ATLANTA -- The Dodgers planned on starting Max Scherzer in Game 1 of the National League Championship Series against the Braves tonight.
But when Scherzer stormed out of the visiting bullpen at Oracle Park to lock down his first career save in Game 5 of the NLDS, the Dodgers’ strategy for the upcoming series against the Braves became a little trickier.
On Friday, manager Dave Roberts said the team still doesn’t have a starter for Game 1. He added the decision won’t be made until he has conversations with the potential options -- and that includes Scherzer.
How can Scherzer start Game 1?
This seems like a reasonable question given that Scherzer was on the mound -- and then shirtless during the celebration -- just a few hours ago. However, Scherzer only threw 13 pitches on Thursday, which essentially counts as a bullpen session for the right-hander.
Roberts said the decision will ultimately come down to how Scherzer feels. If he says that he’s ready to pitch, the Dodgers will give him the ball. But they won’t do that unless they know Scherzer is good physically.
“He’s gonna go out there, play catch and get treatment,” Roberts said. “If he says he’s good enough and feels like he can take down a start, then he’ll be our Game 1 starter.”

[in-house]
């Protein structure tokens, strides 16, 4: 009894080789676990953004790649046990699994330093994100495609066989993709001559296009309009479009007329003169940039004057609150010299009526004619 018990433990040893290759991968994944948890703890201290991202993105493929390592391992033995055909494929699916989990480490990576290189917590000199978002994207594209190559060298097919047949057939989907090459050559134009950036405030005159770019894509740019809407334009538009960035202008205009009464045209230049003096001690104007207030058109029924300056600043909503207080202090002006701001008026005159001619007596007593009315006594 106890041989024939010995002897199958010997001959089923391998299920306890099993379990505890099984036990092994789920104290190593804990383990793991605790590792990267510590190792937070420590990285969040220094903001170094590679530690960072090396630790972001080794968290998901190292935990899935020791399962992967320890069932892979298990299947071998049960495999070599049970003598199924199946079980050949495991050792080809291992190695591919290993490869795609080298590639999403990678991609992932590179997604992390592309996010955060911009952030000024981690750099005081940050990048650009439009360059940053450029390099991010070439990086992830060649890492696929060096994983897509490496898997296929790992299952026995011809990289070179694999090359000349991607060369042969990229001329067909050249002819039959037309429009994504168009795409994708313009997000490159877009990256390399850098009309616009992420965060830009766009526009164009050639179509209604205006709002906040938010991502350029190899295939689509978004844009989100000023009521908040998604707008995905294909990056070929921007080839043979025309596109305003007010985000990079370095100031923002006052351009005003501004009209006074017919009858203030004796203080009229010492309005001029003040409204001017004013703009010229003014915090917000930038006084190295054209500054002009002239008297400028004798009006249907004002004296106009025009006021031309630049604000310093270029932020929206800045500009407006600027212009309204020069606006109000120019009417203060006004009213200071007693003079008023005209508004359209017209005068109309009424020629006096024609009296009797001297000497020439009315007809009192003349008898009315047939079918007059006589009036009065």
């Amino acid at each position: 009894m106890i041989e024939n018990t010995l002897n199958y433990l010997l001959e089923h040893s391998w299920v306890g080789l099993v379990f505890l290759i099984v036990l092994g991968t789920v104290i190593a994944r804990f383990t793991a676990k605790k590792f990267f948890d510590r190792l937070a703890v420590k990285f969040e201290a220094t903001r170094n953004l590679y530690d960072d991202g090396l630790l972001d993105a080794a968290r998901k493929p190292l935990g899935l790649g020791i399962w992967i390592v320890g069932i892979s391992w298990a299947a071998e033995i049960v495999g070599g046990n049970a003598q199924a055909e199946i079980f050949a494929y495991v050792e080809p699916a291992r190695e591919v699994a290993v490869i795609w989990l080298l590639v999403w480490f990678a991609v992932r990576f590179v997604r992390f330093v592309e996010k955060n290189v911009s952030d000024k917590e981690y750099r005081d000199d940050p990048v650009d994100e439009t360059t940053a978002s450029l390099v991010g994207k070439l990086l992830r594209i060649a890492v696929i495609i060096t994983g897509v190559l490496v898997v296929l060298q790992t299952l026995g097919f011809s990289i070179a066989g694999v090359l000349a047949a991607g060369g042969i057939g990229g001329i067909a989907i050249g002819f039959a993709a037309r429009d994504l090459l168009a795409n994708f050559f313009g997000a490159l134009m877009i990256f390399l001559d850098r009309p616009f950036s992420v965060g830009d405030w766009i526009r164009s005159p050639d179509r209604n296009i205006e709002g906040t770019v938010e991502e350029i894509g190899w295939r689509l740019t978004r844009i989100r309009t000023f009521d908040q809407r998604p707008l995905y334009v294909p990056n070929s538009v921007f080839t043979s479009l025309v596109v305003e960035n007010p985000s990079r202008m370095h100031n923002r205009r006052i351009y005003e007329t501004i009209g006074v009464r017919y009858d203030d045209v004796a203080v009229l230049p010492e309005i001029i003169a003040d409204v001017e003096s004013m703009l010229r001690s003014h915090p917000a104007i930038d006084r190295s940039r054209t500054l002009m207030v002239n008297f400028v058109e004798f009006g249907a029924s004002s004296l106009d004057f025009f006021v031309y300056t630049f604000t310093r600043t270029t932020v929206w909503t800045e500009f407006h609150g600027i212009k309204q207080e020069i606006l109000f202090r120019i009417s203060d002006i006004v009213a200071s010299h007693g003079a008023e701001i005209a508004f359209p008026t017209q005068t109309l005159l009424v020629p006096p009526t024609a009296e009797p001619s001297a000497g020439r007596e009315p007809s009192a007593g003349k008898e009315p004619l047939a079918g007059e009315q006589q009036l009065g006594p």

How does this decision affect the rest of the rotation?
In the event that Scherzer gets the Game 1 start, the Dodgers could go with a bullpen game for Sunday's Game 2 or tab Walker Buehler. Going with a bullpen game would help the Dodgers push Buehler back to Game 3, giving him extra rest after throwing 71 pitches on three days’ rest in Game 4 of the NLDS. Julio Urías would be expected to pitch the bulk of Game 4.
If Scherzer doesn’t start Game 1, it’ll likely be a bullpen game followed by Scherzer in Game 2. That would automatically push Buehler back to Game 3 at Dodger Stadium while Urías would still be slated for Game 4.
What if Scherzer can’t go?
If Scherzer and the Dodgers decide that it’s better for him to start Game 2, Los Angeles is preparing to go with a bullpen game. The Dodgers could go with an opener, much like they did in Game 5 against the Giants. But it’ll be Tony Gonsolin who would be expected to log the majority of the innings.
Gonsolin didn’t make an appearance in the NLDS and hasn’t pitched since Sept. 30, but with the NLCS being a best-of-seven series, the right-hander will be responsible for filling the void left by Clayton Kershaw, who would’ve been the fourth starter in the rotation. In the best-of-five series, the Dodgers were able to stick with their top three starters. That won’t be possible in a best-of-seven, so they’ll need Gonsolin to step up.
Who would be a possible opener?
Corey Knebel, who opened Game 5 against the Giants, would be a viable option for the Dodgers. Knebel has been better against lefties this season, limiting them to a .140 batting average during the regular season, which would help Los Angeles have a better matchup against superstar Freddie Freeman.